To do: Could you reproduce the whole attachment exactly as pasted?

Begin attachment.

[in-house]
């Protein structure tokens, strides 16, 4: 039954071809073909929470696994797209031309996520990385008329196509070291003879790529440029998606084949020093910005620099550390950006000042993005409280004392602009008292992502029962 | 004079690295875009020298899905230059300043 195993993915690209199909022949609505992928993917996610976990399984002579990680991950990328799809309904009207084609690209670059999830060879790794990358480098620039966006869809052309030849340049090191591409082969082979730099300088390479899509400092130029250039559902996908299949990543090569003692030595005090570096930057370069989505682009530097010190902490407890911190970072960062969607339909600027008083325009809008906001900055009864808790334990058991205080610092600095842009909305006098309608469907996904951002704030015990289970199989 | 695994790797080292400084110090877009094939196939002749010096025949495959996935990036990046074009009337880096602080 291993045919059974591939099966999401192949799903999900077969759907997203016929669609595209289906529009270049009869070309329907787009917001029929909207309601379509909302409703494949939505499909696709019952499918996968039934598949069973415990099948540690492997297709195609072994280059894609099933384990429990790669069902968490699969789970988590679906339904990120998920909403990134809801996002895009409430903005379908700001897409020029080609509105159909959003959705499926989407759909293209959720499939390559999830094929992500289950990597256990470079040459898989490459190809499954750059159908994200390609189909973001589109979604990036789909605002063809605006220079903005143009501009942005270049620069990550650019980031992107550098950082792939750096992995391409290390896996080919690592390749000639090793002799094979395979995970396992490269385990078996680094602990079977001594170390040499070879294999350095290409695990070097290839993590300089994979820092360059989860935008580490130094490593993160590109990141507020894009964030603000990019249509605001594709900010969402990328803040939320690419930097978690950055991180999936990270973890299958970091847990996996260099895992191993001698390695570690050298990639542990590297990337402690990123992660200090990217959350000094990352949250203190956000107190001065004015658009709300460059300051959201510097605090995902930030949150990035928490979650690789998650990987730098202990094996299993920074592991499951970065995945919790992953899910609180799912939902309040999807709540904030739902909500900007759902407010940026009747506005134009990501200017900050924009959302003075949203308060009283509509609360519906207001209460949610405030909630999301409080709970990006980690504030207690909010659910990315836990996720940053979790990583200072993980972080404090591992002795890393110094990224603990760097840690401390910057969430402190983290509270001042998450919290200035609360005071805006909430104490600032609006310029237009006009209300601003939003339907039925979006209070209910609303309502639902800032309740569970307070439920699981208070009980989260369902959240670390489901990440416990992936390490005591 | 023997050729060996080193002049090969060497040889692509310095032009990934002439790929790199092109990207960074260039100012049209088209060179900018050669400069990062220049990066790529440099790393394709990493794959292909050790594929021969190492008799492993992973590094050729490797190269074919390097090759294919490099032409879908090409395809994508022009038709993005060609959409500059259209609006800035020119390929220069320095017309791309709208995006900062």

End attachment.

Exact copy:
[in-house]
């Protein structure tokens, strides 16, 4: 039954071809073909929470696994797209031309996520990385008329196509070291003879790529440029998606084949020093910005620099550390950006000042993005409280004392602009008292992502029962 | 004079690295875009020298899905230059300043 195993993915690209199909022949609505992928993917996610976990399984002579990680991950990328799809309904009207084609690209670059999830060879790794990358480098620039966006869809052309030849340049090191591409082969082979730099300088390479899509400092130029250039559902996908299949990543090569003692030595005090570096930057370069989505682009530097010190902490407890911190970072960062969607339909600027008083325009809008906001900055009864808790334990058991205080610092600095842009909305006098309608469907996904951002704030015990289970199989 | 695994790797080292400084110090877009094939196939002749010096025949495959996935990036990046074009009337880096602080 291993045919059974591939099966999401192949799903999900077969759907997203016929669609595209289906529009270049009869070309329907787009917001029929909207309601379509909302409703494949939505499909696709019952499918996968039934598949069973415990099948540690492997297709195609072994280059894609099933384990429990790669069902968490699969789970988590679906339904990120998920909403990134809801996002895009409430903005379908700001897409020029080609509105159909959003959705499926989407759909293209959720499939390559999830094929992500289950990597256990470079040459898989490459190809499954750059159908994200390609189909973001589109979604990036789909605002063809605006220079903005143009501009942005270049620069990550650019980031992107550098950082792939750096992995391409290390896996080919690592390749000639090793002799094979395979995970396992490269385990078996680094602990079977001594170390040499070879294999350095290409695990070097290839993590300089994979820092360059989860935008580490130094490593993160590109990141507020894009964030603000990019249509605001594709900010969402990328803040939320690419930097978690950055991180999936990270973890299958970091847990996996260099895992191993001698390695570690050298990639542990590297990337402690990123992660200090990217959350000094990352949250203190956000107190001065004015658009709300460059300051959201510097605090995902930030949150990035928490979650690789998650990987730098202990094996299993920074592991499951970065995945919790992953899910609180799912939902309040999807709540904030739902909500900007759902407010940026009747506005134009990501200017900050924009959302003075949203308060009283509509609360519906207001209460949610405030909630999301409080709970990006980690504030207690909010659910990315836990996720940053979790990583200072993980972080404090591992002795890393110094990224603990760097840690401390910057969430402190983290509270001042998450919290200035609360005071805006909430104490600032609006310029237009006009209300601003939003339907039925979006209070209910609303309502639902800032309740569970307070439920699981208070009980989260369902959240670390489901990440416990992936390490005591 | 023997050729060996080193002049090969060497040889692509310095032009990934002439790929790199092109990207960074260039100012049209088209060179900018050669400069990062220049990066790529440099790393394709990493794959292909050790594929021969190492008799492993992973590094050729490797190269074919390097090759294919490099032409879908090409395809994508022009038709993005060609959409500059259209609006800035020119390929220069320095017309791309709208995006900062």